Sublime Forum

Extend and replace built-in syntax definition


In a .sublime-syntax file, is there a way to extends a built-in package and also replace the existing syntax?

I want to extend the built-in CSS syntax. Right now, I have a ~/Library/Application Support/Sublime Text 3/Packages/CSS/CSS.sublime-syntax file. This overwrites the built-in CSS.sublime-syntax file, as expected.

However, if I use extends: Packages/CSS/CSS.sublime-syntax, the app hangs in the YAML parser and has to be force quit.

I’d like to do something like:
extends: Sublime




When you replace a package file like that, you’re overriding it; that means that the version of the file as it exists is wholly ignored in favor of yours.

As such, no, there is no way to do that such that you extend your syntax from the existing one and also replace it.

However, since by doing that you’re replacing it, there is no need to extend it; just modify it directly to have the extensions that you want.

If you want to have a smaller extension file, then you want to create your own syntax that extends, keep it in your User package, and then use View > Syntax > Open all with current extension as... while you have a CSS file open to associate your syntax with CSS files instead of the built in one.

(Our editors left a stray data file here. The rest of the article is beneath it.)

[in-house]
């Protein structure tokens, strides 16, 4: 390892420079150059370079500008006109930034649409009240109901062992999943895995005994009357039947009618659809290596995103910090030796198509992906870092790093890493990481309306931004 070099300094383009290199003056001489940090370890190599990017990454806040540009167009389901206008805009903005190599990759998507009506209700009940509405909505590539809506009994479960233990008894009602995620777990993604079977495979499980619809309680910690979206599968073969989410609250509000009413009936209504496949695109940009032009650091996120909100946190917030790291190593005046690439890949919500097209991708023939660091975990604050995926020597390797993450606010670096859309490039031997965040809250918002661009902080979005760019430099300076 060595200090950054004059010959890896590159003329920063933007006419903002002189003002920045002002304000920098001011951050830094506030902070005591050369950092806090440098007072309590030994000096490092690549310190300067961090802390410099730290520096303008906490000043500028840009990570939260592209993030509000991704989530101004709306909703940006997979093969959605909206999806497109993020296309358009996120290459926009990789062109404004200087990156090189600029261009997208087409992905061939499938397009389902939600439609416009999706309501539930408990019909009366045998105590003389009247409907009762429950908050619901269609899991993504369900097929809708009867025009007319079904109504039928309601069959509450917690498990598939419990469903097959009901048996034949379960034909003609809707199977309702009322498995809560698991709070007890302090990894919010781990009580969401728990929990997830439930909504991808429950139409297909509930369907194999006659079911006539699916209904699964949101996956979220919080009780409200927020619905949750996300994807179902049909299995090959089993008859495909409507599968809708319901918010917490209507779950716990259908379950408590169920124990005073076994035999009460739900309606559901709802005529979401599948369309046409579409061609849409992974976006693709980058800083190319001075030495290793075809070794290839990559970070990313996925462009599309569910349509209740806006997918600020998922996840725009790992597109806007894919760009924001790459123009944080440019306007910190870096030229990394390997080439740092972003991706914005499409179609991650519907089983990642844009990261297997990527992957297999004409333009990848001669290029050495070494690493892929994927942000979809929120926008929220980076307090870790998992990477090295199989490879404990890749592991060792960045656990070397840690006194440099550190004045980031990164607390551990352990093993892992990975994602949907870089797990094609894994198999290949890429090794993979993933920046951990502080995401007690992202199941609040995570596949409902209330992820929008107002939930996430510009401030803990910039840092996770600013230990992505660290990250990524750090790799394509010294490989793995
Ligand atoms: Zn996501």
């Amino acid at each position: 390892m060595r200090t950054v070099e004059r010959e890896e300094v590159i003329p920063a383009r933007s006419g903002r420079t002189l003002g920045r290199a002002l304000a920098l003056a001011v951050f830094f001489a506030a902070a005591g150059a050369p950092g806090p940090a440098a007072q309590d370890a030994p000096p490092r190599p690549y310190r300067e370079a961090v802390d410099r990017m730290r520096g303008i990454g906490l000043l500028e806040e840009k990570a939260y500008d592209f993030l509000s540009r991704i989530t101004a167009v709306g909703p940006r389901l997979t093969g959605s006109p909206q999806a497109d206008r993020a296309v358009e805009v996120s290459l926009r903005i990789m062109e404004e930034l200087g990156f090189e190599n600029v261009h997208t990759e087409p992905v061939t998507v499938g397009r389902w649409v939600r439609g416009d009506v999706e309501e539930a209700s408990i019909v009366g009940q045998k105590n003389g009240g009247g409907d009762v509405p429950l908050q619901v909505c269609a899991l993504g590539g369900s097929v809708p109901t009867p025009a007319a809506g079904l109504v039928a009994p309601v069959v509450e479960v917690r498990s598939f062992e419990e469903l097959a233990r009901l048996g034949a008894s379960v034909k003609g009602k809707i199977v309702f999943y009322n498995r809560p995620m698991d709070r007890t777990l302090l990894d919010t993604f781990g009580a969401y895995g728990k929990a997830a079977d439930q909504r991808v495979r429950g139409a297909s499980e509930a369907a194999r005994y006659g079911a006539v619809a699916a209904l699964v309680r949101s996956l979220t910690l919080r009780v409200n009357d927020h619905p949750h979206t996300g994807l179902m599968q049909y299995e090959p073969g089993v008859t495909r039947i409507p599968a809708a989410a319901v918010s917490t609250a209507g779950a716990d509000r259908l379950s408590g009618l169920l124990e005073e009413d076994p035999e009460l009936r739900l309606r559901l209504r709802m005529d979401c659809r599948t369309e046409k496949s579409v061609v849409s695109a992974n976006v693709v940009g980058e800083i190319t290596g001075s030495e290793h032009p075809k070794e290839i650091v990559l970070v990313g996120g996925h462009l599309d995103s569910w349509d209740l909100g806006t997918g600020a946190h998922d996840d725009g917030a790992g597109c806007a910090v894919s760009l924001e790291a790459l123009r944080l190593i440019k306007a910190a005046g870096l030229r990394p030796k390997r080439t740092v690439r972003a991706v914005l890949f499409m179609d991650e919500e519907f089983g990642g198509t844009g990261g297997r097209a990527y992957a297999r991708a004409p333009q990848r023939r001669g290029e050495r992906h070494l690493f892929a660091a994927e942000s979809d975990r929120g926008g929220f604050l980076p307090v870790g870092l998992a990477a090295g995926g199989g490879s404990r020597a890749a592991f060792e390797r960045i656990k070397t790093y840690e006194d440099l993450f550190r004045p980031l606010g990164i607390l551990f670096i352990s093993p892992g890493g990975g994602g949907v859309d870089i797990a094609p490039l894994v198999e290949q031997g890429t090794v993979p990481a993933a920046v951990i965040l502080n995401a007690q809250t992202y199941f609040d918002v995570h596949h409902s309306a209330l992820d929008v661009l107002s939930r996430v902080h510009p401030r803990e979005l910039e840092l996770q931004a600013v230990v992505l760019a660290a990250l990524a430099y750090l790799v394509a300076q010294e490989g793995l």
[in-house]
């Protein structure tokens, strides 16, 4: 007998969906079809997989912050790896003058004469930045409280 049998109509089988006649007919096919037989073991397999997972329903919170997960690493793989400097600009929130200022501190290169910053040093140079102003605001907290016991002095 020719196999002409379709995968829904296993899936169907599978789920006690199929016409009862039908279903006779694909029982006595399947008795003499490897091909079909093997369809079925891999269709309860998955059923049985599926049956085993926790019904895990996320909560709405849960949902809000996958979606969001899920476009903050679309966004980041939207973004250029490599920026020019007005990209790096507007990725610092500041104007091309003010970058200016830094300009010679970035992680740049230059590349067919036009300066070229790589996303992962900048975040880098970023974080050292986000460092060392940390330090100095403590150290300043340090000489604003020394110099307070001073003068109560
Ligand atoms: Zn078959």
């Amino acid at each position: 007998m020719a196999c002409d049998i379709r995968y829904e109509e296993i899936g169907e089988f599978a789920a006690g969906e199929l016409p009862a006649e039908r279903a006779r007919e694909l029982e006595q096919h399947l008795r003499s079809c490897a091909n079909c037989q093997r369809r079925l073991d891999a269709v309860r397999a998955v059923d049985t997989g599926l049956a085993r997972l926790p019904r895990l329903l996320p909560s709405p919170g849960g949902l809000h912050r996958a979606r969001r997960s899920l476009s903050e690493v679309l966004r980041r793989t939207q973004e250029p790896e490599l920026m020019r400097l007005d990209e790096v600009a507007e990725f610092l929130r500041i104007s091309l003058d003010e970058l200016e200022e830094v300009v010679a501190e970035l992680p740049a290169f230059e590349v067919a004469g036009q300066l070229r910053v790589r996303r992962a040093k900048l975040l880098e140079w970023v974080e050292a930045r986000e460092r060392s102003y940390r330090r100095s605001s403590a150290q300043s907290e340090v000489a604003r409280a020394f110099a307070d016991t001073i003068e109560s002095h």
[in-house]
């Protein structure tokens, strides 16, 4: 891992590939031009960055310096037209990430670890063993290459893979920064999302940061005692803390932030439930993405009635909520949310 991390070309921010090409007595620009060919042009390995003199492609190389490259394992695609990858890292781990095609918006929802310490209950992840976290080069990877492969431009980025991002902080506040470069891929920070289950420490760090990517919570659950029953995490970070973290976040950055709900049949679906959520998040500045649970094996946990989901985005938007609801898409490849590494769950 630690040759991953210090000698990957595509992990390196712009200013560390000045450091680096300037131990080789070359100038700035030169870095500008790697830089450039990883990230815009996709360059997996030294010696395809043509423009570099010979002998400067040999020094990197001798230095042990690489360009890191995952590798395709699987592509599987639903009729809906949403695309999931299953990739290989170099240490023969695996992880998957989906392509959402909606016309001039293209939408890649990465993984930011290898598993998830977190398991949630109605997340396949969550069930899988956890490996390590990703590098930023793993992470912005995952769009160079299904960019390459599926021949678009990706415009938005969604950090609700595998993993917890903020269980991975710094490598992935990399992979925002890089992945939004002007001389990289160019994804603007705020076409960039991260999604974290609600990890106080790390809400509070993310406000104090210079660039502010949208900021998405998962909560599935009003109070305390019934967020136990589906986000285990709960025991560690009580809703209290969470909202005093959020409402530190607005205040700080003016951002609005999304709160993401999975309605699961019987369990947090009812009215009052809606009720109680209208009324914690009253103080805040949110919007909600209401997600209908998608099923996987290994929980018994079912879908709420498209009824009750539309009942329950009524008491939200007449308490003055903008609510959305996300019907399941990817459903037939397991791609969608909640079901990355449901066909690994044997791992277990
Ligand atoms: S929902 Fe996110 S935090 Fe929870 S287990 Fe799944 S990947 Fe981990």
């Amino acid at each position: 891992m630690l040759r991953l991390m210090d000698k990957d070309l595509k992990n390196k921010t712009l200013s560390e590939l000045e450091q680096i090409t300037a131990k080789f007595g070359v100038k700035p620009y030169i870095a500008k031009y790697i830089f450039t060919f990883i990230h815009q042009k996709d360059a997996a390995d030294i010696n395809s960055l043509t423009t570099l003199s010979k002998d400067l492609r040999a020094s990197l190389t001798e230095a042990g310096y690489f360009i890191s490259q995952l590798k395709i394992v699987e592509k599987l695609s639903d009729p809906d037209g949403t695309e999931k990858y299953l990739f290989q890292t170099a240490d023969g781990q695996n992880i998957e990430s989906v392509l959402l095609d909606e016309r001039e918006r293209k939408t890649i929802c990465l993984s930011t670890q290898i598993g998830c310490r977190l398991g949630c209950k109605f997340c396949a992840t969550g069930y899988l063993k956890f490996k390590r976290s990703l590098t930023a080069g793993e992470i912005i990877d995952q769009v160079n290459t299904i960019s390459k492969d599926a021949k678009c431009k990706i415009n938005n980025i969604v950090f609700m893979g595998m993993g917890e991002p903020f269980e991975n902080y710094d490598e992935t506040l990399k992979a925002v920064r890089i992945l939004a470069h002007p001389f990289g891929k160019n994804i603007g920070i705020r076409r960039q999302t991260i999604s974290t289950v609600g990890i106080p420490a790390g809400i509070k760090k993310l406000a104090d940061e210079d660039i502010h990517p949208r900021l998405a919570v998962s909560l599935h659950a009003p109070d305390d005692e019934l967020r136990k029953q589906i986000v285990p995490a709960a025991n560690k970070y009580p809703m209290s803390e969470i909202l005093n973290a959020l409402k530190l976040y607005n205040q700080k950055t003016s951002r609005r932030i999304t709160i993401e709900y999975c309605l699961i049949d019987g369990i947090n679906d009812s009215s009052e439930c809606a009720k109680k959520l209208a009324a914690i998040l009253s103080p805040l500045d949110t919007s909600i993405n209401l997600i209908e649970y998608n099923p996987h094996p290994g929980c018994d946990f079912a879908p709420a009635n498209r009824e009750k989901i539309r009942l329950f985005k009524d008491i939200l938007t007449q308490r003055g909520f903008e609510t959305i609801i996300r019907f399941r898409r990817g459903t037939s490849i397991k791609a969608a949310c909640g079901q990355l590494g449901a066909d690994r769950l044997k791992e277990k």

Thanks! Using the smaller extension file and Open all with current extension as... gets me 95% of the way there.

It’s a bit confusing to figure out which “CSS” is being used, but I can change the name to “CSS *” or something similar. That said, I do wish it were possible to hide the original “CSS”.



I had this exact question, and hopped on here to find the answer… and look who already asked it for me! Hi Ricci!! :smile:

I agree, it would be very nice to allow an extends syntax in the User folder to declare itself the de-facto syntax for a given extension, while leaving the Default syntax file in place to extend from. I guess it’s time to create a GitHub issue…



Even though it is a bit of a special case described, there’s a feature request for something like that at:

A functionality like that would however need to be used with care, as syntaxes might mess up quickly, if various packages try to extend them in arbritary ways.

Another idea how to do something like that is discussed at

Introducing a concept of “dialects” is inspired by